For many in America, including Christians, America is seen as a repressive force in history and in the world. So too our motherland, Britain, which throttled the globe with its imperialism. And hypocritical Christianity, of course, is portrayed as the spiritual handmaid to Anglo-American imperialism, racism, and greed, along with the whole of Western civilization. We are supposed shamefully to reflect, lament, and apologize.

Except in Hong Kong, thousands of demonstrators against Beijing’s pseudo communist autocrats apparently haven’t read the memo explaining all the evils of the West, America, Britain, and Christianity. American and British flags have appeared. “The Star-Spangled Banner” has been sung. So too have lyrics from Les Misérables, a musical popular in America and Britain based on Victor Hugo’s novel set against the Paris uprising of 1832.

And demonstrators have sung “Sing Hallelujah to the Lord,” a 1970s-era American evangelical praise song. Although Christians are only about 12 percent of Hong Kong’s population, they apparently comprise a disproportionate share of the protestors. This praise song and other hymns have been introduced to calm the crowds and discourage police disruption. Many non-Christians have joined the singing. And many churches have offered quiet hospitality to the protests. Interestingly, Hong Kong’s chief magistrate is herself a Catholic.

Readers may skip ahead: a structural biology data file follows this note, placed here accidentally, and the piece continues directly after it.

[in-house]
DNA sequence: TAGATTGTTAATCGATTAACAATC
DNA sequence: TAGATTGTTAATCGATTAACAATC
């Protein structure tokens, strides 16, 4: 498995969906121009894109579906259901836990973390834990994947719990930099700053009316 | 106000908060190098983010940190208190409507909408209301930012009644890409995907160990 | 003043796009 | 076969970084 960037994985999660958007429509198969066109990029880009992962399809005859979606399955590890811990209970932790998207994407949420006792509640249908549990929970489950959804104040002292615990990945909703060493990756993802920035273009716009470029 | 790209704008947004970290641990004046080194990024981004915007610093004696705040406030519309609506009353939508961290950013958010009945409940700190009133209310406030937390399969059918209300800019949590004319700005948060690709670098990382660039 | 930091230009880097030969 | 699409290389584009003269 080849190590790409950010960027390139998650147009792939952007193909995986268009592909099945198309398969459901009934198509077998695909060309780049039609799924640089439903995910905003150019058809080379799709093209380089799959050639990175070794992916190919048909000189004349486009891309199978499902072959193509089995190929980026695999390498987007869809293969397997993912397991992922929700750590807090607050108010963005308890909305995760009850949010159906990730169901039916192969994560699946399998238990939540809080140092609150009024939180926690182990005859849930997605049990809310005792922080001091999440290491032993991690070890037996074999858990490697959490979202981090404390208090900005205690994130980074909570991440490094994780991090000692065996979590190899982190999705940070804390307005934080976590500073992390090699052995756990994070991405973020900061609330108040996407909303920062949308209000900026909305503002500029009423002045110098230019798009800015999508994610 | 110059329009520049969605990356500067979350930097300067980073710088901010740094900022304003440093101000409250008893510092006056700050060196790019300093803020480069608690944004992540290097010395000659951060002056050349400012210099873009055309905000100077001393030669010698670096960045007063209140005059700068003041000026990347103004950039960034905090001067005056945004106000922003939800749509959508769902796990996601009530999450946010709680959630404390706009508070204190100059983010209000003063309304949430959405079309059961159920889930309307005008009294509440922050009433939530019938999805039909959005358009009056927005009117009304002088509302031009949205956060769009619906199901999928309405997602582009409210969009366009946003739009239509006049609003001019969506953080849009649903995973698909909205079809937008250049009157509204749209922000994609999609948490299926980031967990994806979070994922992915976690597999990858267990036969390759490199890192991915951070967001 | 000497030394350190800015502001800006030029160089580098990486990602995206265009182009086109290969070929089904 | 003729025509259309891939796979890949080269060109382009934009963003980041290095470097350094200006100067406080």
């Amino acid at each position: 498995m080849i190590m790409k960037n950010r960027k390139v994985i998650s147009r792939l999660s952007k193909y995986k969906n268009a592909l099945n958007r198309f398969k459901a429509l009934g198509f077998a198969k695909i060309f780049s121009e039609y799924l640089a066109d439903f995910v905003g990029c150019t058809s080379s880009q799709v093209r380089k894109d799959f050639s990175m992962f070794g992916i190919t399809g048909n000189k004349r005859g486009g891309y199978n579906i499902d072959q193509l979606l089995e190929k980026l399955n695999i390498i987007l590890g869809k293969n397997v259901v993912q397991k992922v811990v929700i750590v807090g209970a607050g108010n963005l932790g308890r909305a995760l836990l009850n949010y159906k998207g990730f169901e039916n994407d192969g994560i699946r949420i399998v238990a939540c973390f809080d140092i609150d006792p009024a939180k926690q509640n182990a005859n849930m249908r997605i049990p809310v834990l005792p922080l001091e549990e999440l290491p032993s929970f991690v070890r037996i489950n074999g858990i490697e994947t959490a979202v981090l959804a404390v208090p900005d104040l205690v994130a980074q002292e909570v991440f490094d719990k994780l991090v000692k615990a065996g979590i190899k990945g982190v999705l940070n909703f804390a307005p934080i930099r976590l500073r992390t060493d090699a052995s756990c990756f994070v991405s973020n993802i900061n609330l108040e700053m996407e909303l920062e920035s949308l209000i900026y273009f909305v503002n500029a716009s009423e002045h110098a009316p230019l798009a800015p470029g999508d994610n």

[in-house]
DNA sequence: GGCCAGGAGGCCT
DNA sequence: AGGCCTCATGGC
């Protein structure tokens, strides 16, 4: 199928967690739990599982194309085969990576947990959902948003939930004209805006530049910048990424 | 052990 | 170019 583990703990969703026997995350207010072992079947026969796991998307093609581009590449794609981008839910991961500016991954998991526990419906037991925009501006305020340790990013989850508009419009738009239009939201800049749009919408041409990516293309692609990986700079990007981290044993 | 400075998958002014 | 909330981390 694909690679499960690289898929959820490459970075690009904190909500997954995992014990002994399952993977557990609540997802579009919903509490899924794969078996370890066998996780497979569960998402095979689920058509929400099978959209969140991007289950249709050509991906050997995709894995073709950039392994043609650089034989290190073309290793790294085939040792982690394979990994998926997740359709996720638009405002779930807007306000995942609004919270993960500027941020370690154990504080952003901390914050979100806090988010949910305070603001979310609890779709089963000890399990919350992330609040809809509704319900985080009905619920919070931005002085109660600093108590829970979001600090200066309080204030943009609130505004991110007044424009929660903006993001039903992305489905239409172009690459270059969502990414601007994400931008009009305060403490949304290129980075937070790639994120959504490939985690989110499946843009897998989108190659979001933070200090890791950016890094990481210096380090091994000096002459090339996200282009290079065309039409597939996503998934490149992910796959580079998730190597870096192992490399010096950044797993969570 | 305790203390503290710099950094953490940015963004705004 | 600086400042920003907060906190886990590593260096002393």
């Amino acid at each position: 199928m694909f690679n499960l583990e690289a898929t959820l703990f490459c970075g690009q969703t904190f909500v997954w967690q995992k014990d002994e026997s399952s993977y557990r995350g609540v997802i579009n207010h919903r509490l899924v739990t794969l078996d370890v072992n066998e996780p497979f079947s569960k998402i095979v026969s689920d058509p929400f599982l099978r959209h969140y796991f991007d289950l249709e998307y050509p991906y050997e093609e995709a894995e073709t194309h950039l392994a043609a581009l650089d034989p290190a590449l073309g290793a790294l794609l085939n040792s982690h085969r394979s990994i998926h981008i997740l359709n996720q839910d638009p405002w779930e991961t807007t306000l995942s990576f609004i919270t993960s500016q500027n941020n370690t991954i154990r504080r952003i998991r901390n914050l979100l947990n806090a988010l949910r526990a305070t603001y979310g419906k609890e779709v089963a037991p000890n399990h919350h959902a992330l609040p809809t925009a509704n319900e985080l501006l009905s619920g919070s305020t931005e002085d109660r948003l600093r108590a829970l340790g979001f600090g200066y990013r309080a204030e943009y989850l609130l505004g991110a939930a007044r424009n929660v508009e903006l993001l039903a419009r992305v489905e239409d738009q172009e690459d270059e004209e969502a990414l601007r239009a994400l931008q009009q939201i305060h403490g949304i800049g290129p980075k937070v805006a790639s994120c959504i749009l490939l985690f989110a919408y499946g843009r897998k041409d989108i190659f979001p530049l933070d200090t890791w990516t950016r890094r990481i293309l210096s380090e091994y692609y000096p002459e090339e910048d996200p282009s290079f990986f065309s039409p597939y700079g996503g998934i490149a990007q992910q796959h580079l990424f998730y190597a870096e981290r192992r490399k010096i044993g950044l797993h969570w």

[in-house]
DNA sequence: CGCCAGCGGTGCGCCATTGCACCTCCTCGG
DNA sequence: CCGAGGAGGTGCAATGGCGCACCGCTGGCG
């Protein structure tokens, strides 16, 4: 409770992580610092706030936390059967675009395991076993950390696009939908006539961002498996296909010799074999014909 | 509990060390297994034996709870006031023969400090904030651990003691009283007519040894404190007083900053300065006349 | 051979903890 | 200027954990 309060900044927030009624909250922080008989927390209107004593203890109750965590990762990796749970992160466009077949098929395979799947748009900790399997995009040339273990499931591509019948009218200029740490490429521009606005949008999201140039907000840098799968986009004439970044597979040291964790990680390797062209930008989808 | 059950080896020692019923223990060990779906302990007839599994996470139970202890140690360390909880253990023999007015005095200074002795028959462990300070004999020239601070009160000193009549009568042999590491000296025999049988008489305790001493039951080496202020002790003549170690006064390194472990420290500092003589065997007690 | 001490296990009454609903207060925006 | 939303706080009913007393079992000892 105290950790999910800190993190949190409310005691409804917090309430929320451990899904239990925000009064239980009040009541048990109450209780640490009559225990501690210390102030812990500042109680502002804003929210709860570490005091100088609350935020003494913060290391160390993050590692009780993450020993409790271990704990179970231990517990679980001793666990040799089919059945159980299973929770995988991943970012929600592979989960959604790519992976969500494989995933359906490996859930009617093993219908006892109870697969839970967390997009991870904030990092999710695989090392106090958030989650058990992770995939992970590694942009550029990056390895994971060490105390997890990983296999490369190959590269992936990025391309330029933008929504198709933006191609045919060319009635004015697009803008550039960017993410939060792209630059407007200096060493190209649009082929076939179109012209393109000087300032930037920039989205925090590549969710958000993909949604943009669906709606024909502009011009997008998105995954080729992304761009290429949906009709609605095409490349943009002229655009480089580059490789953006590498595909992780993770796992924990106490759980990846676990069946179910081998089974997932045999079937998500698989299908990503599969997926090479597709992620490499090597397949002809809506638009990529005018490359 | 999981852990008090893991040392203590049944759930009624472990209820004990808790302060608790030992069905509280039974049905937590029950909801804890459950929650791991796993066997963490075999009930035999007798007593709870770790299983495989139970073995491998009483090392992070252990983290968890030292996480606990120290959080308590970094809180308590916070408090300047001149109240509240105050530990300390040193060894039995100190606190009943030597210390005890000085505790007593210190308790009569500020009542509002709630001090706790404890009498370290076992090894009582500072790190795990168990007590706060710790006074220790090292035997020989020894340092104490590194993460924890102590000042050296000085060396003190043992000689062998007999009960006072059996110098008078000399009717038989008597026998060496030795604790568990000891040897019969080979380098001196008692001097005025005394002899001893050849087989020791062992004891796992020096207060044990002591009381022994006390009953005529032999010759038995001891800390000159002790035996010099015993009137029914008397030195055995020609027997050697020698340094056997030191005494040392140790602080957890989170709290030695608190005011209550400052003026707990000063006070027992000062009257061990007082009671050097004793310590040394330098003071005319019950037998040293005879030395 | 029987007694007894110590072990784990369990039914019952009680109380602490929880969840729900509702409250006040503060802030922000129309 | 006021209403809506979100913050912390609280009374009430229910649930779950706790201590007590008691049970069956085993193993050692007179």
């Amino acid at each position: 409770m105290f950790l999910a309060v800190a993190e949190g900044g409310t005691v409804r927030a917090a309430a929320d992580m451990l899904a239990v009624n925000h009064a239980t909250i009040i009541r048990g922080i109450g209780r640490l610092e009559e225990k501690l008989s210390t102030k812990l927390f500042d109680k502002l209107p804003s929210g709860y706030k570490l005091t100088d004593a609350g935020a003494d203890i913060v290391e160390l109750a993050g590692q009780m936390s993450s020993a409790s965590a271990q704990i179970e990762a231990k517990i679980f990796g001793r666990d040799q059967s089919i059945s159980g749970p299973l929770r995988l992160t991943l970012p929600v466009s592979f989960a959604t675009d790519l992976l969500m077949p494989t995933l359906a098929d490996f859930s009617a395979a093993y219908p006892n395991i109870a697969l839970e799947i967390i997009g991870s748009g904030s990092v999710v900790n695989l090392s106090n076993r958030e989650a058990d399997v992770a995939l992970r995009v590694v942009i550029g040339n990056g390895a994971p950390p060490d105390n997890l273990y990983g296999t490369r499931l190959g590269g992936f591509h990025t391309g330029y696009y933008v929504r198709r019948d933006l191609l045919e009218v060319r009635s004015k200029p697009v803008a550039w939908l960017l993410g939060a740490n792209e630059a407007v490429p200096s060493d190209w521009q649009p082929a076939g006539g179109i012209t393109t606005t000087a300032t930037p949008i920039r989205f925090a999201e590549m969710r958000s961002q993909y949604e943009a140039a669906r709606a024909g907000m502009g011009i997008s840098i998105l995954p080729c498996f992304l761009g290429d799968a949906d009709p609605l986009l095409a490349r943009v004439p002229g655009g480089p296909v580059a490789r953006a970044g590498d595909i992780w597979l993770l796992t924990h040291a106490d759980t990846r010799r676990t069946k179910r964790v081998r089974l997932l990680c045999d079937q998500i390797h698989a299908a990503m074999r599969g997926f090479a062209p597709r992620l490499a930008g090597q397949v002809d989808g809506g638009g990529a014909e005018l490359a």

Why would Chinese people in Hong Kong wave the flag of Britain, their former colonial master? Why would they identify with the United States, which has never had any formal association with Hong Kong? Why sing from a 1980s musical based on nineteenth-century French political discontent? And why would nonChristians sing a Christian hymn extolling the Lord?

As the protestors labor to defend what remains of Hong Kong autonomy and democracy, they recall the former British colonial rulers for a system of equitable laws that protected free speech and conscience. British rule allowed Hong Kong to prosper for decades while communist China was still impoverished and fratricidal. A tradition of liberty that began with Magna Carta halfway around the globe eight hundred years ago protected Hong Kong’s freedoms.

The protestors see America as the world’s most powerful and arguably oldest continuous democracy, where the liberties for which Hong Kong fights are assumed and longestablished. America is also the chief global counterweight to Beijing, which seeks to strangle Hong Kong’s independent spirit and subordinate it to authoritarian rule under the Communist Party. Beijing routinely denounces America and attempts to tar the demonstrators as agents of America. But the protests are indigenous and organic to Hong Kong, where protesters see America as the symbol of freedom and resistance against dictatorship.

As to why protestors would sing from Les Misérables’ “Do You Hear the People Sing,” the answer is in the lyrics:

Do you hear the people sing?
Singing a song of angry men?
It is the music of a people
Who will not be slaves again.
When the beating of your heart